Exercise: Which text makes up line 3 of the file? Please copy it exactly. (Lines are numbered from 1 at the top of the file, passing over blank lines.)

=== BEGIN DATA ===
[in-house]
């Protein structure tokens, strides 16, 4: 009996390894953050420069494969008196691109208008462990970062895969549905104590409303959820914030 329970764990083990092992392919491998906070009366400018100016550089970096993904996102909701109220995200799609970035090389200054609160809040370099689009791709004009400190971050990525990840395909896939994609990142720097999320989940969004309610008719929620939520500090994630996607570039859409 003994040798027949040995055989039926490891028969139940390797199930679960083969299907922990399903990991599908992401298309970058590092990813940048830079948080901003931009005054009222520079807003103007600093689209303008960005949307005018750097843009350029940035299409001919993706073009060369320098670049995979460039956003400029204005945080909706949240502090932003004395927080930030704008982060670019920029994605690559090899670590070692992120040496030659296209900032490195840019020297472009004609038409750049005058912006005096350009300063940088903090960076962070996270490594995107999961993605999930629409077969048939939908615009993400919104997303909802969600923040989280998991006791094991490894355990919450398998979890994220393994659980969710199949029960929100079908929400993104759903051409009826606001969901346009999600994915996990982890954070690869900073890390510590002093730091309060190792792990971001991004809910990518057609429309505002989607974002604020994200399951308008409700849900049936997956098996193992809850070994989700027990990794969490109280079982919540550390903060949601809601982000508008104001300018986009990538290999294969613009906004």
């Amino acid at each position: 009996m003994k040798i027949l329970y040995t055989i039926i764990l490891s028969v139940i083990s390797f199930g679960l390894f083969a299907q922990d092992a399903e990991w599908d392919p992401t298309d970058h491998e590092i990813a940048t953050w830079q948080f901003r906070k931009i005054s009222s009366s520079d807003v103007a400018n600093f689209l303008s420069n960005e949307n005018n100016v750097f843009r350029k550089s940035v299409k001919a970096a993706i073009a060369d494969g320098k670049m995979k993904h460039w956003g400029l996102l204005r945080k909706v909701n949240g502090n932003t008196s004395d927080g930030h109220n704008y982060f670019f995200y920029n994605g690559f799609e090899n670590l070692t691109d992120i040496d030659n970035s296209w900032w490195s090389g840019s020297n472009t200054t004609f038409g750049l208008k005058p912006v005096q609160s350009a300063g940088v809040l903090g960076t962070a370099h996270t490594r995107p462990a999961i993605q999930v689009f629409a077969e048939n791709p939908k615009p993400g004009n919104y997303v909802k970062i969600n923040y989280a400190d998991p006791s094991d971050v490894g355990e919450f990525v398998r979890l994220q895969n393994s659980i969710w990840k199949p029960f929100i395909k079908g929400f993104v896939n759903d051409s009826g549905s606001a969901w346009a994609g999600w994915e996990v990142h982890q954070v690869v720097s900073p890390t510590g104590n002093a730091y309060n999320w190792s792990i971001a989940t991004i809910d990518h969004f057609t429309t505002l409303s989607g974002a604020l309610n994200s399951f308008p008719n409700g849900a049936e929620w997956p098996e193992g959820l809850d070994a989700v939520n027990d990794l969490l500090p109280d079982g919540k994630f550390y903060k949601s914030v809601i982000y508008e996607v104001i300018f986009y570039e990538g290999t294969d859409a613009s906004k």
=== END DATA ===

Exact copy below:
């Amino acid at each position: 009996m003994k040798i027949l329970y040995t055989i039926i764990l490891s028969v139940i083990s390797f199930g679960l390894f083969a299907q922990d092992a399903e990991w599908d392919p992401t298309d970058h491998e590092i990813a940048t953050w830079q948080f901003r906070k931009i005054s009222s009366s520079d807003v103007a400018n600093f689209l303008s420069n960005e949307n005018n100016v750097f843009r350029k550089s940035v299409k001919a970096a993706i073009a060369d494969g320098k670049m995979k993904h460039w956003g400029l996102l204005r945080k909706v909701n949240g502090n932003t008196s004395d927080g930030h109220n704008y982060f670019f995200y920029n994605g690559f799609e090899n670590l070692t691109d992120i040496d030659n970035s296209w900032w490195s090389g840019s020297n472009t200054t004609f038409g750049l208008k005058p912006v005096q609160s350009a300063g940088v809040l903090g960076t962070a370099h996270t490594r995107p462990a999961i993605q999930v689009f629409a077969e048939n791709p939908k615009p993400g004009n919104y997303v909802k970062i969600n923040y989280a400190d998991p006791s094991d971050v490894g355990e919450f990525v398998r979890l994220q895969n393994s659980i969710w990840k199949p029960f929100i395909k079908g929400f993104v896939n759903d051409s009826g549905s606001a969901w346009a994609g999600w994915e996990v990142h982890q954070v690869v720097s900073p890390t510590g104590n002093a730091y309060n999320w190792s792990i971001a989940t991004i809910d990518h969004f057609t429309t505002l409303s989607g974002a604020l309610n994200s399951f308008p008719n409700g849900a049936e929620w997956p098996e193992g959820l809850d070994a989700v939520n027990d990794l969490l500090p109280d079982g919540k994630f550390y903060k949601s914030v809601i982000y508008e996607v104001i300018f986009y570039e990538g290999t294969d859409a613009s906004k």